The first payment you get will be for the sixth full month after the date DDS decides your disability began. Benefits are paid the month after they are due. For example, if DDS decides your disability began in January 15, your first payment will be due in July. This means you will get it in August.

You will get your payments either by direct deposit into your bank account or Direct Express® Debit MasterCard® account. To learn more, read “Get Your Payments Electronically” on the SSA website.

Returning Wrong Payments

Mistakes happen. If you get more money than you are supposed to, you must return it. You can call or visit a local SSA office for instructions on how to do this.

If you can't afford to repay all the money you owe at once, you can ask the SSA to lower the repayment rate using the Social Security Change in Repayment Rate tool.

Getting Medicare

If you are younger than 63, after you get disability benefits for 24 months, you’ll be eligible for Medicare. If you turn 65 during the 24 month period, you will be eligible for Medicare then. You will get information about Medicare several months before your coverage starts. If you get Medicare and have low income, the state of Michigan may cover some of your medical premiums and out-of-pocket expenses. To learn more, read An Overview of Medicare and Medicare Savings Programs.

Your Family May Qualify for Benefits Based on Your Work

Certain family members may qualify for benefits based on your work. These family members can include:

  • Your spouse if they are 62 or older
  • Your spouse at any age if they care for your child who is younger than 16 or is disabled
  • Your unmarried child, and in some cases stepchild or grandchild, who is younger than 18 or younger than 19 and still in high school
  • Your unmarried child who is 18 or older who has a disability that started before they turned 22, and that disability meets the definition of disability for adults

Under certain circumstances, a divorced spouse of yours may be eligible for benefits based on your earnings if they were married to you for at least 10 years. Your ex-spouse must not be married, and be at least 62 to be eligible. Their benefits will not reduce your benefits or any benefits due to your children or current spouse.

Reporting Changes That Might Affect Your Eligibility

If something happens that could affect your eligibility, contact the SSA as soon as possible. If you do not, it could result in you being overpaid since your benefits haven’t been adjusted based on the change. If you are overpaid, you will have to repay the overpayment amount.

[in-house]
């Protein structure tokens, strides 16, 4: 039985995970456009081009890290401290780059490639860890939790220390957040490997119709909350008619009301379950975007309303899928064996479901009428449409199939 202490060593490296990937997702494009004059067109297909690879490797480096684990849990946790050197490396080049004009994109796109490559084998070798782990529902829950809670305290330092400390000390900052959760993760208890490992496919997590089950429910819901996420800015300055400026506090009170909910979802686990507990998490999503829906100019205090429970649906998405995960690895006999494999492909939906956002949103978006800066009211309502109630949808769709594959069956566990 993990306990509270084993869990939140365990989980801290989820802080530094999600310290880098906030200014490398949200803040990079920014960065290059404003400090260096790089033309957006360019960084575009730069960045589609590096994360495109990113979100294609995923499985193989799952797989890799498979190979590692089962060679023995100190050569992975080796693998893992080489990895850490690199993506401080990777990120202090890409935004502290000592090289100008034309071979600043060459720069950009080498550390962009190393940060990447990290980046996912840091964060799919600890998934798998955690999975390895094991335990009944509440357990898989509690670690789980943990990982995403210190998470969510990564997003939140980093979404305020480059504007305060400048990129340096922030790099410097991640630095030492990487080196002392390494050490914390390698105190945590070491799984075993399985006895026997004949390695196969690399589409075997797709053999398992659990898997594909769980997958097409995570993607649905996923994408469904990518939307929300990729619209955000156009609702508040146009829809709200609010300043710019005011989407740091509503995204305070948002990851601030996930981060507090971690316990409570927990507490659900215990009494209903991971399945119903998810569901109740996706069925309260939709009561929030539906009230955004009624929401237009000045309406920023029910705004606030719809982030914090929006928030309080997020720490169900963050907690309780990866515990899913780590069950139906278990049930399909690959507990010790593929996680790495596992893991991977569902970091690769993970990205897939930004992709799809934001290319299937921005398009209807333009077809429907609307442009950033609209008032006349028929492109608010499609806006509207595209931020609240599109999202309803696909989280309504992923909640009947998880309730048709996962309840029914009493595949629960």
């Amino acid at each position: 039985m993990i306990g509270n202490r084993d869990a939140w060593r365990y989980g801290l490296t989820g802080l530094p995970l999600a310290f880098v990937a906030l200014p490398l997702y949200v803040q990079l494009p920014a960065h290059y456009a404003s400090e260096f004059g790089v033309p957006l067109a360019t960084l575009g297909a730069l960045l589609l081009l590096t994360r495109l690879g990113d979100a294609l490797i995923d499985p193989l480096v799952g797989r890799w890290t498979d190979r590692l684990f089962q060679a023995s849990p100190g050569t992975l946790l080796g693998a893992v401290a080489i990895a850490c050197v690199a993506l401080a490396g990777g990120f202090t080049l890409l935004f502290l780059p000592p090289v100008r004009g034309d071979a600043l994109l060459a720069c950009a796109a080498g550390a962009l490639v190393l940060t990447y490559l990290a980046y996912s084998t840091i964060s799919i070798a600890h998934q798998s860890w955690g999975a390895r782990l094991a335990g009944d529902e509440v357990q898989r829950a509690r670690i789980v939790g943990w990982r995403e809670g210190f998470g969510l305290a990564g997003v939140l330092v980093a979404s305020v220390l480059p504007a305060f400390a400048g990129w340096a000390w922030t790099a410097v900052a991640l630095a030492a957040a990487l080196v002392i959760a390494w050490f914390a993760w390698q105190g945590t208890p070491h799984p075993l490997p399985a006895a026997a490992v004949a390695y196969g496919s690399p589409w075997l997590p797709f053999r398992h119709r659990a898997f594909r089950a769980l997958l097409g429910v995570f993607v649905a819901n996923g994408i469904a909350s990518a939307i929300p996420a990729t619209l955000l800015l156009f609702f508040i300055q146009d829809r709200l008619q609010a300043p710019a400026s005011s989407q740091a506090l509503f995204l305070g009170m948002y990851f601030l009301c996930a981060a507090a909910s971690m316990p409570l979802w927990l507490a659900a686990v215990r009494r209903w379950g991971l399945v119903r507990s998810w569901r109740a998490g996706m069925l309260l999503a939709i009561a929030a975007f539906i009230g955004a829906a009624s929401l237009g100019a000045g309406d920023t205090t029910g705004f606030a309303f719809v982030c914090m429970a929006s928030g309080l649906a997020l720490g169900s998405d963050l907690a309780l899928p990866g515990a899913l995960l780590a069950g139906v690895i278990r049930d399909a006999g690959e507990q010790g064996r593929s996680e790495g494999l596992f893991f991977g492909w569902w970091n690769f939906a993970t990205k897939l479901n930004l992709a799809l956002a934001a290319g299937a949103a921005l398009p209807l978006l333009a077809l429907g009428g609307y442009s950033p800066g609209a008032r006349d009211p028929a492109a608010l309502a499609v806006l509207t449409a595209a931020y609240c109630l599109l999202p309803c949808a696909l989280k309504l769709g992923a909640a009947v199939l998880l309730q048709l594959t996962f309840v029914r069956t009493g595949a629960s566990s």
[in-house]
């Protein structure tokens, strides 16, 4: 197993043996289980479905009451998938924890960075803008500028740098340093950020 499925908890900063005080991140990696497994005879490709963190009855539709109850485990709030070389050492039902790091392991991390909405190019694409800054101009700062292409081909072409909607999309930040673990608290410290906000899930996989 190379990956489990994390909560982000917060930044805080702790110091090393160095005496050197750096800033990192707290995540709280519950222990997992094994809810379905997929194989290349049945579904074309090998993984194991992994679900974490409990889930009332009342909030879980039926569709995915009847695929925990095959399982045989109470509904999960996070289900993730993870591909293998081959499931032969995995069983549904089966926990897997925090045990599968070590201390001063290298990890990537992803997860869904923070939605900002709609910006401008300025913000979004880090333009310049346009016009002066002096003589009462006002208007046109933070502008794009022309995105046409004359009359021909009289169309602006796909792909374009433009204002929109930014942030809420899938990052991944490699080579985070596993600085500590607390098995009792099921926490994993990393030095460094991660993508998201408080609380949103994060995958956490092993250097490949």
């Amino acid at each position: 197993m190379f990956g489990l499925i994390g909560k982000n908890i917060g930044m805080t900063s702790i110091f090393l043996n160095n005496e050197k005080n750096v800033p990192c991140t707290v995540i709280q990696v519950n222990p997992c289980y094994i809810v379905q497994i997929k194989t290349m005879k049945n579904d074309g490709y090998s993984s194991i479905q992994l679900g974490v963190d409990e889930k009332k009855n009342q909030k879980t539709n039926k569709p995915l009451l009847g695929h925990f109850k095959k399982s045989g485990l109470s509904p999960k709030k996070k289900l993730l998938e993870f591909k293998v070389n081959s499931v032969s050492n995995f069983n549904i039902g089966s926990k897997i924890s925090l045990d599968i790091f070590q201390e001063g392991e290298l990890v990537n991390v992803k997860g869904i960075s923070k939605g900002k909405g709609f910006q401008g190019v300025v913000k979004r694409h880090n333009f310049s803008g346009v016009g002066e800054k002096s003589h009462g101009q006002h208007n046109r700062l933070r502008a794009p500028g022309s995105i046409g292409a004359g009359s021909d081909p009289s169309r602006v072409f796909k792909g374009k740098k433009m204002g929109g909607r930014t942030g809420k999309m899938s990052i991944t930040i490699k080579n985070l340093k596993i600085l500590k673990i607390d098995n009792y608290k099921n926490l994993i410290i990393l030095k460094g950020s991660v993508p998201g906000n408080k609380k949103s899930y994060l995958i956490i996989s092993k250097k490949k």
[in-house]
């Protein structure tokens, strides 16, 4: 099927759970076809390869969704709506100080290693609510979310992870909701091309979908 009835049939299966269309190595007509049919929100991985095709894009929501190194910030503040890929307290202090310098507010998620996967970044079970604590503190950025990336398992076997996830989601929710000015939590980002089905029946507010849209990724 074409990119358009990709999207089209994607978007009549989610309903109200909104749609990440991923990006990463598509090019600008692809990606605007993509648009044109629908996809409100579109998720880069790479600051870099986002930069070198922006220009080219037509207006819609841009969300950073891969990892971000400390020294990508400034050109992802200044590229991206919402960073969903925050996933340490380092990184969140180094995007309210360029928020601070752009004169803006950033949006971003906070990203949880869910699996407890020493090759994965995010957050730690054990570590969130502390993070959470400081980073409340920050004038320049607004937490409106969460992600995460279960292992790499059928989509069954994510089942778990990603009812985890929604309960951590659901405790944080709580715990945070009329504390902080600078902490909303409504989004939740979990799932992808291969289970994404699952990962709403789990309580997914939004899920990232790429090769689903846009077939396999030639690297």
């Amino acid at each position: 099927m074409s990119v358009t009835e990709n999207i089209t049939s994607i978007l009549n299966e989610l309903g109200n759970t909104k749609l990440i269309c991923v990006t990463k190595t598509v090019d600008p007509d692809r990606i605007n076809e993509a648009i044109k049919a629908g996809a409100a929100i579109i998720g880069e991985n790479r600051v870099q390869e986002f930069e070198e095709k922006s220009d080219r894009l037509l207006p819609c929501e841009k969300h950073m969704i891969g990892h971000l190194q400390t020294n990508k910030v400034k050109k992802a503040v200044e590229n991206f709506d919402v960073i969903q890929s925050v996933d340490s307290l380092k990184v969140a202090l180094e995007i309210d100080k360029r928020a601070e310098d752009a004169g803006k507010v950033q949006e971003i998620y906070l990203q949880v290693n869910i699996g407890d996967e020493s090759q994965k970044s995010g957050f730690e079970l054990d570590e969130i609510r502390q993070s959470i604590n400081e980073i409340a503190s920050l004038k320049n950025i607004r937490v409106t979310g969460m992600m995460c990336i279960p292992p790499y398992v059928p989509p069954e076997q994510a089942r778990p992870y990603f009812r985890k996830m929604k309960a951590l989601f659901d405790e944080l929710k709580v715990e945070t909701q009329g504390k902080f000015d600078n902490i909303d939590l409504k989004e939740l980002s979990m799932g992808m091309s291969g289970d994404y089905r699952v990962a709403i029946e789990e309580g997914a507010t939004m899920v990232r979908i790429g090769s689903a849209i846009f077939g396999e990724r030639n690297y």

Some examples of things you must report are:

  • Change of address
  • Change of living arrangements
  • Change in income and employment status
  • Change in other benefits you get
  • Change in resources
  • Change in citizenship, like renouncing your citizenship
  • Change in marital status

To learn more about your reporting responsibilities, read the section “What you must report to us” in What You Need to Know When You Get Social Security Disability Benefits on the SSA website. If you need to tell the SSA about a change, you can use the tool Report Changes to Social Security

Appealing a Decision about Your Benefits

You can appeal most decisions the SSA makes about your benefits. This includes initial benefit denials and changes to your existing benefits. When you appeal an SSA decision, the SSA will review all of the information you sent it and all parts of your case.

To learn more about the appeals process, read The Appeals Process for Social Security Programs.

Paying Taxes on Your Benefits

Some people have to pay taxes on their Social Security benefits when they have other, substantial income. This other income can come from wages from a job (including self-employment), interest, dividends, and other sources. To learn more about this, read “Income Taxes and Your Social Security Benefit” on the SSA website.

Getting Other Public Benefits

If you get SSDI, you may also qualify for Michigan’s Food Assistance Program (FAP, or Food Stamps). To learn more about Food Stamps, visit Food Stamps (FAP).